With just hours to go before polls close in Pennsylvania's closely watched special congressional election, Republicans are savaging their candidate.
With just hours to go before polls close in Pennsylvania's closely watched special congressional election, Republicans are already pointing fingers at their nominee, whose inferior candidacy they are blaming for what they increasingly believe will be a defeat.
"Conor Lamb is gonna win," a national Republican close to the race conceded to Business Insider, speaking about the Democratic candidate. "I think it's been a race, since day one, about candidate disparity."
In the race's final days, polling has shown Lamb leading Republican Rick Saccone in a district President Donald Trump won by 20 points in 2016 — and that a Republican has held for the better part of two decades.
Saccone has downplayed that polling, saying Monday that "everywhere I go, it’s 100-to-1 for Rick Saccone.”
But the same polling showed that Trump is still relatively popular in the district, leading Republicans to bring out the knives for Saccone.
"I think there's a lot of truth to what people have said that the disparity between the candidates is having an outsized impact on what will ultimately be the outcome of this race," another Republican strategist close to the race told Business Insider. "Conor Lamb is exciting, he does break the mold a little bit. And he does sound like the kind of Democrat that your typical voter in that sort of district could support."
"Saccone, unfortunately just has never been able to excite people in the district," this strategist said. "His shortcomings were noticed by a handful of strategists early on."
Lamb has dominated the fundraising battle against Saccone in the special election for Pennsylvania's 18th Congressional District, which Republicans highlighted as a significant problem for their candidate. Meanwhile, several Republicans involved in the race said their recent polling showed Lamb with a slight lead.
Outside groups have sought to make up the fundraising difference by injecting money and support into the race. The Congressional Leadership Fund, for example, provided 50 door knockers and spent more than $3.5 million on the election effort.
"It should serve as a wake-up call to everybody," one Republican strategist said of the race. "In this environment, it's going to be challenging. And so now more than ever, these candidates matter, these campaigns matter. You need to be running good, strong campaigns, you need to be raising money. This will be a wake-up call — win or lose for Republicans — this should be a wake-up call no matter what the result is."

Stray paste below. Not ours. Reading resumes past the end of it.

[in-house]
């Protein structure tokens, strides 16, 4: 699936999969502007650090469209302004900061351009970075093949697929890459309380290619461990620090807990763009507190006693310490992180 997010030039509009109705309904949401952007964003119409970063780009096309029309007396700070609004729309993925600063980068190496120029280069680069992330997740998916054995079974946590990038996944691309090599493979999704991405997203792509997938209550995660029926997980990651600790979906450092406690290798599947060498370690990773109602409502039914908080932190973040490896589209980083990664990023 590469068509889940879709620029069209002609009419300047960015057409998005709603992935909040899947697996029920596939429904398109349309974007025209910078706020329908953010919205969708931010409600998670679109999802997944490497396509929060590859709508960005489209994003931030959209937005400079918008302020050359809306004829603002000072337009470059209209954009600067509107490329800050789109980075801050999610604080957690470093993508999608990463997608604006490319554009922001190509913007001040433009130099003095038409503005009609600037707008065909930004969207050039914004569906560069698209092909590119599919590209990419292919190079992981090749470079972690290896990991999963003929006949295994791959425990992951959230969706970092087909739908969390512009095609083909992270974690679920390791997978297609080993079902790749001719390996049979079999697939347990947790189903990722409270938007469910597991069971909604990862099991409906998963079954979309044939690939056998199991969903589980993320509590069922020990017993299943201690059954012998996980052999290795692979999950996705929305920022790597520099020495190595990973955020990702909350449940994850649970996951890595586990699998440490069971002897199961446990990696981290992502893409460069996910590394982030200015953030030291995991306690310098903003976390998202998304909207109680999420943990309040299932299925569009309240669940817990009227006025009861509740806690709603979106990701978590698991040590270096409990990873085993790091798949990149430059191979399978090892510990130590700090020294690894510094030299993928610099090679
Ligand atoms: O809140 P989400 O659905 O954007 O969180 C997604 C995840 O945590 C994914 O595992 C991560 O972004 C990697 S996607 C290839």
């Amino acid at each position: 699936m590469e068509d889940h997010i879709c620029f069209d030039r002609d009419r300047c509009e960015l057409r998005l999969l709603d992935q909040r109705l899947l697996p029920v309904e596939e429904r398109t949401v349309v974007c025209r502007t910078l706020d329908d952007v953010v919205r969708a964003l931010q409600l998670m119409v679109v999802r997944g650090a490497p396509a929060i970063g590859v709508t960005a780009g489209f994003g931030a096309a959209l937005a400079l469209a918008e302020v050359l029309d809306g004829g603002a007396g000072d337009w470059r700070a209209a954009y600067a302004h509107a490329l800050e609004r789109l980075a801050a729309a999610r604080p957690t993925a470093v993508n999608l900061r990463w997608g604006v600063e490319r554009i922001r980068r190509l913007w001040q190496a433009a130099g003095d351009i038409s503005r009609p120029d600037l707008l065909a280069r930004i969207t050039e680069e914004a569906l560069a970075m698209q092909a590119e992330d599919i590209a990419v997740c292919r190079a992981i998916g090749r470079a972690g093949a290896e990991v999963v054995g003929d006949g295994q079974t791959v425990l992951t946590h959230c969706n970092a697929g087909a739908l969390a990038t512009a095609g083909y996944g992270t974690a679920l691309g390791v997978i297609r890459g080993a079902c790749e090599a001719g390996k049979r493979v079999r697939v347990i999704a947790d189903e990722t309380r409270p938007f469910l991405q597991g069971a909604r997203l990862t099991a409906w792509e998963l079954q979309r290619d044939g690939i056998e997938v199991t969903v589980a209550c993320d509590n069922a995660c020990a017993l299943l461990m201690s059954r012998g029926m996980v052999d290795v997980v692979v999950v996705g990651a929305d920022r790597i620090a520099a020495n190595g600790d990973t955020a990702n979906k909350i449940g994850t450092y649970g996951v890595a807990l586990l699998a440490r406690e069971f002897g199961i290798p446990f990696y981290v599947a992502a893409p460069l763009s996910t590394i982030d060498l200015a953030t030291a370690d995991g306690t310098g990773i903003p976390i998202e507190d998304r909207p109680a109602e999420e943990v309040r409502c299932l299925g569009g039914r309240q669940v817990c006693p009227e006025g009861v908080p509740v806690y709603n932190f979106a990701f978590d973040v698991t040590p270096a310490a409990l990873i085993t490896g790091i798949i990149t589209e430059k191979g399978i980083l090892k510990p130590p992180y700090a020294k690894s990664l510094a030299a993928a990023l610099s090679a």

This strategist said that, based on the polling available, it's clear Trump was not the reason for why the race in a traditionally Republican district has been so tight.
"The president and the president's policies are popular in the district," they said. "This is a race about candidate disparity and the campaign. You had an A+ candidate running against an F candidate. You can't have that no matter what district in this environment this year. It's just not going to work."
A separate Republican who worked on Trump's campaign said the results of the race, which looks as if it will end up in a tight finish, will be more about Lamb being "a really good candidate" than Saccone "being a bad candidate."
"And I think there is one saving grace for Republicans coming out of this election — Conor Lamb is a unicorn candidate, and there aren't many Democrats running across the country who will mirror him," they said.
Lamb is a young former Marine and federal prosecutor. Saccone serves as a state legislator who is an Air Force veteran.
Rick Tyler, who formerly served as communications director for Republican Sen. Ted Cruz of Texas, told Business Insider that a loss for Saccone would present a "stark warning for Republicans."
"Despite the expected protestations that Saccone was a terrible candidate, the GOP will have to account for the fact that the president’s endorsement — even in a district that he won by twenty points, and even though the President has said he wants to do more candidate endorsement rallies — will not help Republican candidates," he said.
Terry Sullivan, who served as campaign manager for Republican Sen. Marco Rubio's 2016 presidential campaign, said there is a "definite headwind facing Republicans right now."
"The fact that the race is even close in a district where Republicans historically win by roughly 20 points illustrates how challenging the environment is," he said. "There has been a lot of talk about how much better a candidate the Democrats have in the race, but it still shouldn’t be close in a district that is that pro-Republican."